China’s Economic Goals, Zombie Recovery, Negative Rates: Eco Day

Welcome to Wednesday, Asia. Here’s the latest news and analysis from Bloomberg Economics to help you start the day:

  • China’s leaders are likely to convene this week to lay out their economic priorities for 2021, with an expected renewed focus on slowing debt growth and insulating the economy from U.S. tensions
  • This was supposed to have been a good year for zombies, writes Shawn Donnan, instead they’ve turned into another victim of a pandemic that has upended lives around the world
  • At the height of Covid, it seemed only a matter of time before negative interest rates ruled global markets. Not any more
  • Iron ore’s dizzying demand surge has made it the world’s best performing commodity this year, and prices could stay elevated for months to come -- in a boon for Australia and a frustration for China
  • Bloomberg Economics does not expect the Fed to lean further on policy-accommodation levers at the December meeting, but the risks are tilting in that direction in the near term, writes Carl Riccadonna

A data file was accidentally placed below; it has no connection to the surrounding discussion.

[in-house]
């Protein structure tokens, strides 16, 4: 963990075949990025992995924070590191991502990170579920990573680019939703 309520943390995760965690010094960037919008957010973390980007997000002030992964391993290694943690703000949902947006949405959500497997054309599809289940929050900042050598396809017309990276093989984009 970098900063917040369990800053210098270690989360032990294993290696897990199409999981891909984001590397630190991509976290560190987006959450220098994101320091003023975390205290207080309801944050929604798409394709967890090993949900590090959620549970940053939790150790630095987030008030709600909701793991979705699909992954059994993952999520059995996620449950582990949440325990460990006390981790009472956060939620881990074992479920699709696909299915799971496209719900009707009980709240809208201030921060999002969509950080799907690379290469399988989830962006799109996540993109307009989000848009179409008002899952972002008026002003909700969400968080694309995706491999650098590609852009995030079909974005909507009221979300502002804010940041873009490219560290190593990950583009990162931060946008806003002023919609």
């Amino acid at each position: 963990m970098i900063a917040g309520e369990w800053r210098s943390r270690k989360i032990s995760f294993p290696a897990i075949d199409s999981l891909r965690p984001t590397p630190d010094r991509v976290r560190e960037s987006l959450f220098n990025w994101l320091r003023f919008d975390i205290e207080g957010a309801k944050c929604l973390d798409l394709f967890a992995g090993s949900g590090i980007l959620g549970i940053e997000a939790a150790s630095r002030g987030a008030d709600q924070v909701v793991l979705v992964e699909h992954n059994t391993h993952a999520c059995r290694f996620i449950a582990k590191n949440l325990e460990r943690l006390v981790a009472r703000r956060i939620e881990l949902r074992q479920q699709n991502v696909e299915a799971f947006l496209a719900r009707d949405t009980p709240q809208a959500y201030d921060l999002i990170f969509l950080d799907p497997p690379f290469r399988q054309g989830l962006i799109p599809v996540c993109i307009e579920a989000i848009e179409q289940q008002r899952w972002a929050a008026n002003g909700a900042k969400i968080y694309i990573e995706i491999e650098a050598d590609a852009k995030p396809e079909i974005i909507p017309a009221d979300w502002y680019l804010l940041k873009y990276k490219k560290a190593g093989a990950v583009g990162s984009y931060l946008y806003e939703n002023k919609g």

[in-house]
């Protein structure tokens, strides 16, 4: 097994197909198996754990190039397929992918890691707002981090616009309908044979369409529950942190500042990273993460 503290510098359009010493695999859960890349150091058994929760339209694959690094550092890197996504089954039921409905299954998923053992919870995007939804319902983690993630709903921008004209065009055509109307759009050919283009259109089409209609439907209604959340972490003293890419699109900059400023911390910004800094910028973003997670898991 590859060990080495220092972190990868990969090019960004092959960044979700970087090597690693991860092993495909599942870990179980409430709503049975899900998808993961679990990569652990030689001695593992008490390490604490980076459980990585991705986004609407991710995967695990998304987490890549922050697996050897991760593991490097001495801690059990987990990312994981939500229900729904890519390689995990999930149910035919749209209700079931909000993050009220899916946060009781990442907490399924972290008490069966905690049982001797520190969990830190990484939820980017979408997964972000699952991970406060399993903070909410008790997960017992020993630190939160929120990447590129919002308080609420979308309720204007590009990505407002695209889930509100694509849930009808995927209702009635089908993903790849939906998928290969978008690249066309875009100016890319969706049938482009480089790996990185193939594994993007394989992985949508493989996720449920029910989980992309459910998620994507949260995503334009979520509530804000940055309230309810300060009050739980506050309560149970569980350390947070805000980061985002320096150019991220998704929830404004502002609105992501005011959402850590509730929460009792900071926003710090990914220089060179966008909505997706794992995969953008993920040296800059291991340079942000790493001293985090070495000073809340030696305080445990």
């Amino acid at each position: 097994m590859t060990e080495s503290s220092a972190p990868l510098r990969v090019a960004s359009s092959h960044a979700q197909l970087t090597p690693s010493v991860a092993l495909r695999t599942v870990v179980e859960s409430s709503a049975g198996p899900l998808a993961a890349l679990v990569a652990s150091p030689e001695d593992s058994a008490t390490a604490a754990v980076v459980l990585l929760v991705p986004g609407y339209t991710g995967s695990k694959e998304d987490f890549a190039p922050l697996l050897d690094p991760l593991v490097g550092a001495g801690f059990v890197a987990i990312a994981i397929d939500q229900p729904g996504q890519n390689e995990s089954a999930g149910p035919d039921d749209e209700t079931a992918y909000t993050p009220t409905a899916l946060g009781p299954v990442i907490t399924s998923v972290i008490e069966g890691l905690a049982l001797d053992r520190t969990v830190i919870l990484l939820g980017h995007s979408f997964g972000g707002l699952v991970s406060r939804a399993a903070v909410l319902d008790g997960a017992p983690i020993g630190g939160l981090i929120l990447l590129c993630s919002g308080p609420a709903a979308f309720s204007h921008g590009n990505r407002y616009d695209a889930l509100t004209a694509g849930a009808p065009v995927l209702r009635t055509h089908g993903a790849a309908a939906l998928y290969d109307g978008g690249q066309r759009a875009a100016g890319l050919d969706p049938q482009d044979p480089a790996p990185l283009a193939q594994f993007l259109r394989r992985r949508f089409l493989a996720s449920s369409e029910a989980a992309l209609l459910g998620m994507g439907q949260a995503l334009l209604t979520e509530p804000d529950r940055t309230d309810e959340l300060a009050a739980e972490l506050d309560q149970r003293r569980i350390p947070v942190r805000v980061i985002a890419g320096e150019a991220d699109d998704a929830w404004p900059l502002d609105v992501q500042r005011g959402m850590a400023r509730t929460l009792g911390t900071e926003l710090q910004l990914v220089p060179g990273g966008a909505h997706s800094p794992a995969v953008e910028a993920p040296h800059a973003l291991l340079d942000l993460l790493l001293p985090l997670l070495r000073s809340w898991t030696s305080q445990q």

• Japanese Prime Minister Yoshihide Suga has put virus containment ahead of the economy by temporarily halting a nationwide travel campaign aimed at spurring spending among the elderly
  • U.K. Prime Minister Boris Johnson will visit India in January to try to boost ties, with talks on a free-trade agreement due to start soon
  • Malaysia Prime Minister Muhyiddin Yassin has survived his latest leadership test after lawmakers approved his 2021 budget
  • Saudi Arabia said its spending plans for next year would be expansionary, as it leans more heavily on government-controlled funds to make up for cuts to a finance ministry budget battered by a decline in oil prices and the coronavirus pandemic
  • European regulators lifted their de facto ban on bank dividends while imposing strict limits on payout levels to help lenders maintain financial strength during the pandemic
  • When the time comes to consider an incredible year’s financial winners and losers, spare a thought for bond investors in safe-haven Japan, the only ones in the world to lose money
  • Central banks are voicing support for fighting climate change but most are making scant progress on adjusting their monetary policies
  • Around the world, neighborhoods are being reshaped as Covid-19 leaves businesses struggling for survival. But one Hong Kong district has flourished in the pandemic

©2020 Bloomberg L.P.

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